Because even a favorable decision on these constitutional questions would entitle Plaintiff to no relief in this case, powerful considerations of judicial restraint call upon us not to decide these constitutional issues. See e.g., Lyng, 485 U.S. at 443-46, 108 S.Ct. at 1323 ("A fundamental and longstanding principle of judicial restraint requires that courts avoid reaching constitutional questions in advance of the necessity of deciding them."); Employment Div., Dept. of Human Res. v. Smith, 485 U.S. 660, 673-74, 108 S.Ct. 1444, 1452, 99 L.Ed.2d 753 (1988); City of Mesquite v. Aladdin's Castle, Inc., 455 U.S. 283, 293-95, 102 S.Ct. 1070, 1077, 71 L.Ed.2d 152 (1982) ("[T]his self-imposed limitation on the exercise of this Court's jurisdiction has an importance to the institution that transcends the significance of particular controversies.") So, today we do stop short of making a final decision about such claimed rights. Instead, we assume (for the sake of argument only) that Plaintiff has these rights; but we conclude that the Attorney General's act--as an employer--was still lawful.


The facts are not much in dispute; but we accept Plaintiff's view when there is uncertainty. Plaintiff Robin Joy Shahar is a woman who has "married" another woman in a ceremony performed by a rabbi within the Reconstructionist Movement of Judaism. According to Shahar, though the State of Georgia does not recognize her "marriage" and she does not claim that the "marriage" has legal effect, she and her partner consider themselves to be "married."

Since August 1981, Defendant-Appellee Michael J. Bowers has been the Attorney General of the State of Georgia, a statewide elective office. He has been elected to the office four times. As the Attorney General, Bowers is the chief legal officer of the State of Georgia and head of the Georgia Department of Law (the "Department"). His responsibilities include enforcing the laws of the State by acting as a prosecutor in certain criminal actions; conducting investigations; representing Georgia, its agencies and officials in all civil litigation (including habeas corpus matters); and providing legal advice (including advice on the proper interpretation of Georgia law) to Georgia's executive branch.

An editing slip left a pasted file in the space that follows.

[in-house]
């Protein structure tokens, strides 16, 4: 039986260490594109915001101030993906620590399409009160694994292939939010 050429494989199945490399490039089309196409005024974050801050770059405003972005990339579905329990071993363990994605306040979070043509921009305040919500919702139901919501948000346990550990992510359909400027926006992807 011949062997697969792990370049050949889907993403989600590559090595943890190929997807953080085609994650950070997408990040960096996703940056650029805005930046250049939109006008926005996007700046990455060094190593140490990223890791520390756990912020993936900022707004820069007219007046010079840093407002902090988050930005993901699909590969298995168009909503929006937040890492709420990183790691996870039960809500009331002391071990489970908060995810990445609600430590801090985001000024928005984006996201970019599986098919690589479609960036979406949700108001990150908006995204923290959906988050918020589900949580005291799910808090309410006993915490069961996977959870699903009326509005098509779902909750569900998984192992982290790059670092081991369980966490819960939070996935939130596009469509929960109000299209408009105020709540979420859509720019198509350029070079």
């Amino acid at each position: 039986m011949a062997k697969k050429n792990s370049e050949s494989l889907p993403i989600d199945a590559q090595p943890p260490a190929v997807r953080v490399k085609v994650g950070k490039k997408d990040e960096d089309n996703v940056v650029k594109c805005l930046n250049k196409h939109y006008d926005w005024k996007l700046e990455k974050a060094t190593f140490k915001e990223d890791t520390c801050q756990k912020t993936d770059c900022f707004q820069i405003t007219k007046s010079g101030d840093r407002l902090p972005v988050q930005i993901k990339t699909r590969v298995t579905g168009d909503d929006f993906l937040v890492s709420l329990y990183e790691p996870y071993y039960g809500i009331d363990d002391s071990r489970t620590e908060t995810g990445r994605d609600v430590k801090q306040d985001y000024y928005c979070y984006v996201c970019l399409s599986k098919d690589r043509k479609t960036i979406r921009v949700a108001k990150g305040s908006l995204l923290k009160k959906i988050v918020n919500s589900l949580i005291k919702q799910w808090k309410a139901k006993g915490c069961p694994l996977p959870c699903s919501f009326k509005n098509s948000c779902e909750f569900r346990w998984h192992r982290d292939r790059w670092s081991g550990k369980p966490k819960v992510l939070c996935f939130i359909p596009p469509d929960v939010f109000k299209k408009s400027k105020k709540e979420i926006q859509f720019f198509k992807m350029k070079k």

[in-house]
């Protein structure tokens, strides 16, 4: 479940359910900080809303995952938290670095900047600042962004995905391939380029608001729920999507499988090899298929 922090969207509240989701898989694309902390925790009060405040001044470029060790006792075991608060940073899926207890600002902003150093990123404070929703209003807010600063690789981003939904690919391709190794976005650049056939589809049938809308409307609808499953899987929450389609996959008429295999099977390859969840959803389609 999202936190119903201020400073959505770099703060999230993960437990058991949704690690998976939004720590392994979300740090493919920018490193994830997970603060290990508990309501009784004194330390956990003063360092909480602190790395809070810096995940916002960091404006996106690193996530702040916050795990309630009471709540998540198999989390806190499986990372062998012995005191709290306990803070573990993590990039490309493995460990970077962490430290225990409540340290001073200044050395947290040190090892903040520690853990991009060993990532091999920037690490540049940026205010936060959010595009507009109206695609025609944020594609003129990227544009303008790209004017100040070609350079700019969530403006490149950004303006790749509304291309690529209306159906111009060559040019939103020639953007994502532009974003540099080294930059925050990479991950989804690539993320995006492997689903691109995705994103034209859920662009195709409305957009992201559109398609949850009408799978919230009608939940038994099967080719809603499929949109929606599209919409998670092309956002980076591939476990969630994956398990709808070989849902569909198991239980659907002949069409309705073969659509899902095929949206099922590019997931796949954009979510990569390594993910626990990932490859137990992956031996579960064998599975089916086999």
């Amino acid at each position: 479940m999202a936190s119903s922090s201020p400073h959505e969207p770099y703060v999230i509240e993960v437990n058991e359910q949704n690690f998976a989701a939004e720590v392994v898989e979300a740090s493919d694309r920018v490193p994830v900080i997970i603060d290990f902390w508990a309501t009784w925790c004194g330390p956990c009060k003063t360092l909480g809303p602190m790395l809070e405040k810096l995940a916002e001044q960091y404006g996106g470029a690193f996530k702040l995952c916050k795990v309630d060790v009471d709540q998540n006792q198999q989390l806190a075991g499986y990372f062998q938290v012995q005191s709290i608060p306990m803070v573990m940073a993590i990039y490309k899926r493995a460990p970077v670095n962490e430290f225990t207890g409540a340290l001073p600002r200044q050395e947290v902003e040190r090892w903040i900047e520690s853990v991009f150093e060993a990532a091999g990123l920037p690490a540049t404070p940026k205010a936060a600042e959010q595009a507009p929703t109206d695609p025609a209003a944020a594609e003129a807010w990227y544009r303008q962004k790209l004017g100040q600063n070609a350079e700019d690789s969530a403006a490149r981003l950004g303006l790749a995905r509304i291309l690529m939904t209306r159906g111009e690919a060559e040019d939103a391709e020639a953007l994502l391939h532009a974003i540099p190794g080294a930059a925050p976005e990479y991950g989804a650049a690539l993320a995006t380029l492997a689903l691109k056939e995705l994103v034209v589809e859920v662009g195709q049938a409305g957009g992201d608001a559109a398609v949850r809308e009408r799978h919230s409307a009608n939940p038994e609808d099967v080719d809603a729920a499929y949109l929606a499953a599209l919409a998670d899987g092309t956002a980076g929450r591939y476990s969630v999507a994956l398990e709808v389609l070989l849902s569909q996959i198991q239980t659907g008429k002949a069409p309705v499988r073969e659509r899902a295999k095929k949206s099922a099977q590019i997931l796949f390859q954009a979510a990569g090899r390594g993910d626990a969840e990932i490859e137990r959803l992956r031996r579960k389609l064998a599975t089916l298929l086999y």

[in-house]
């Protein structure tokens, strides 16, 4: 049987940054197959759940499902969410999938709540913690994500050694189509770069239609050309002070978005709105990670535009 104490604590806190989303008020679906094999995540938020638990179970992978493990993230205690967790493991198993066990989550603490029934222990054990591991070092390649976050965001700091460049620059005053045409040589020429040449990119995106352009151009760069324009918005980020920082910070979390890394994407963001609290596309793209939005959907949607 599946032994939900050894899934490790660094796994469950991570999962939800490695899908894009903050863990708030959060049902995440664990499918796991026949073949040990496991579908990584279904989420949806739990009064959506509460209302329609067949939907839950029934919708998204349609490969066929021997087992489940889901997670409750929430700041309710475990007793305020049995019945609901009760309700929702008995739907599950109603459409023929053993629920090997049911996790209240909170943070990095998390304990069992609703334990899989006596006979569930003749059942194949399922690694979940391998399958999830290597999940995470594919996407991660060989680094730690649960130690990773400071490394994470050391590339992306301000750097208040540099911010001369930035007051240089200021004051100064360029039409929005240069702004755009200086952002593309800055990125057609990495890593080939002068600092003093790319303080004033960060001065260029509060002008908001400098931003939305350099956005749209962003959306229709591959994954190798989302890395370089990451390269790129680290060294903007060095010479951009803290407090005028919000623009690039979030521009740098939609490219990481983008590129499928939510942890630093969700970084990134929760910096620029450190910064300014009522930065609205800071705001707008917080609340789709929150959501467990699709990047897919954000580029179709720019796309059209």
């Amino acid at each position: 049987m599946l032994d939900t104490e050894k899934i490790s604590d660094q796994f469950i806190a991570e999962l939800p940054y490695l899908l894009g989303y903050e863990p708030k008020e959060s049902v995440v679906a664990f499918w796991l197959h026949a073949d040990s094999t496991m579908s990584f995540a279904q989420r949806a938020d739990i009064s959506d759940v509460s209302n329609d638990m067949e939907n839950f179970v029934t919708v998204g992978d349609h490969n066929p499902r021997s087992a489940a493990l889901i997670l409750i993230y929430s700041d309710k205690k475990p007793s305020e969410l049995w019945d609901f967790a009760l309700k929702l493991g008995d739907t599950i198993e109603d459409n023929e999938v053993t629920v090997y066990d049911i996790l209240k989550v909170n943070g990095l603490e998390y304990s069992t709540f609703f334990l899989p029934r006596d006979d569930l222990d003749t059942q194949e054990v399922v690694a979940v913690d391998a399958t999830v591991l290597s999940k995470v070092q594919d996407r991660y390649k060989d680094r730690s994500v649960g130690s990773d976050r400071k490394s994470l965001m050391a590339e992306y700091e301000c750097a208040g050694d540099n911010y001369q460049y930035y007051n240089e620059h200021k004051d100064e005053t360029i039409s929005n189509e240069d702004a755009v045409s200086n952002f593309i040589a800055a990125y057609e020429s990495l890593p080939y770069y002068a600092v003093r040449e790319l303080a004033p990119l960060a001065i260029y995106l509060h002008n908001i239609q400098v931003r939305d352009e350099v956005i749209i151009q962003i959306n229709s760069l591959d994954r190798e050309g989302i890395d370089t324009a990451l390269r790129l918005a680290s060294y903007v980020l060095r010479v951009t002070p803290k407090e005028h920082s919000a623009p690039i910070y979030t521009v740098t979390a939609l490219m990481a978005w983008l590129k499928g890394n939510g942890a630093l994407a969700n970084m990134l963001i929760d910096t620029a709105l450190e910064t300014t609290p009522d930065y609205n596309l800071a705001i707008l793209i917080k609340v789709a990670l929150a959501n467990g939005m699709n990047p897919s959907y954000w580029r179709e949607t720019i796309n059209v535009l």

While a law student, Shahar spent the summer of 1990 as a law clerk with the Department. 4 In September 1990, the Attorney General offered Shahar the position of Staff Attorney when she graduated from law school. 5 Shahar accepted the offer and was scheduled to begin work in September 1991.

In the summer of 1990, Shahar began making plans for her "wedding." Her rabbi announced the expected "wedding" to the congregation at Shahar's synagogue in Atlanta. Shahar and her partner invited approximately 250 people, including two Department employees, to the "wedding." The written invitations characterized the ceremony as a "Jewish, lesbian-feminist, out-door wedding." The ceremony took place in a public park in South Carolina in June 1991.

In November 1990, Shahar filled out the required application for a Staff Attorney position. In response to the question on "marital status," Shahar indicated that she was "engaged." She altered "spouse's name" to read "future spouse's name" and filled in her partner's name: "Francine M. Greenfield." In response to the question "Do any of your relatives work for the State of Georgia?" she

Page 1101